• Asset Management — Are you maximizing your assets? Think about the “big ticket items” such as tractors and combines. Are these fixed costs being spread over as many acres as possible? Or, were you hoping to “grow in to them?” If the asset is not being maximized, it may be time to sell and replace it with a more appropriately sized asset. This decision needs to be analyzed carefully. Take into consideration gains/losses and the potential for accelerated depreciation recapture before making this decision. Livestock operations need to look at underperforming assets as well. It may be time to replace or cull underperforming assets.
  • Asset Acquisitions — Is now the best time to be purchasing new machinery and buildings? Remember, those payments are due each year, regardless of your NFI. Do not let your eyes become bigger than your balance sheet. Keep the ego and emotions in check when making these decisions.
  • Cost reduction — Are your operating costs as low as possible? Is it possible to make repairs as opposed to purchasing new equipment? Review other costs, especially overheard costs, and determine if reductions can be made.
  • Downsizing — With shrinking margins, is it time to give up marginal land? Remember, each farm needs to be analyzed and cash rent needs to be looked at on the margins. In other words, the revenue generated off each farm needs to be compared to cost associated with generating that revenue. Calculating average cash rent for your operation can be very misleading when deciding whether to renew a lease. Be sure to complete an enterprise budget specific to each farm.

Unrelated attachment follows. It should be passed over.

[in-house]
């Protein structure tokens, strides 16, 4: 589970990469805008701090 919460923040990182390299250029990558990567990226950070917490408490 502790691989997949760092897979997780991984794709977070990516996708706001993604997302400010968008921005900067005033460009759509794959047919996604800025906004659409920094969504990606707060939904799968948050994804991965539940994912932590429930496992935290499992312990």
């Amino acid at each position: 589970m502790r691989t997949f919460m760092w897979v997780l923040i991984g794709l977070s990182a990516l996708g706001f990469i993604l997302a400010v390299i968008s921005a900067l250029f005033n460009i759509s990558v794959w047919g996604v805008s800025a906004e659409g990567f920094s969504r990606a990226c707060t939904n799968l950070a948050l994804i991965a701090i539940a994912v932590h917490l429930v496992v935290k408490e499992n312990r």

• Cash rents — Is it possible to renegotiate cash rents for 2015, or find less-costly rental agreements?
  • Family living — Family living expenses are arguably as “sticky” as cash rents. These expenses should be analyzed as closely as farm expenses and be adjusted to correspond with NFI.
  • Have a cushion — Having several months of living expenses on hand as well as other liquid assets for the farming operation is not a bad thing. While there is not much return to be earned on these assets currently, self-insuring in this manner will help to safeguard your family and your farming operation against an unexpected event (major repair, illness, etc.)

 

For those producers who may have been dealing with cash-flow issues in the past but are posed to increase profitability in the coming years, be cautious not to forget the lessons learned. Do not let the pencil get dull. While returns may be up for livestock and dairy producers, be judicious in making decisions concerning expanding herds. Be sure to carefully plan and budget any new capital assets to ensure that you will be able to pay for them if the cycle turns down. A great place to start with these decisions is your own detailed and timely kept records. If you need help analyzing these decisions, or find that you have cash-flow concerns, contact your local Kentucky Farm Business Management Specialist and see what the Kentucky Farm Business Management Program has to offer. To find out more, go to www.uky.edu/Ag/KFBM.

This article was written by Jonathan Shepherd, a farm management specialist in the Agricultural Economics Department at the University of Kentucky College of Agriculture, Food and Environment. The article first appeared in the June 27 edition of Economic and Policy Update.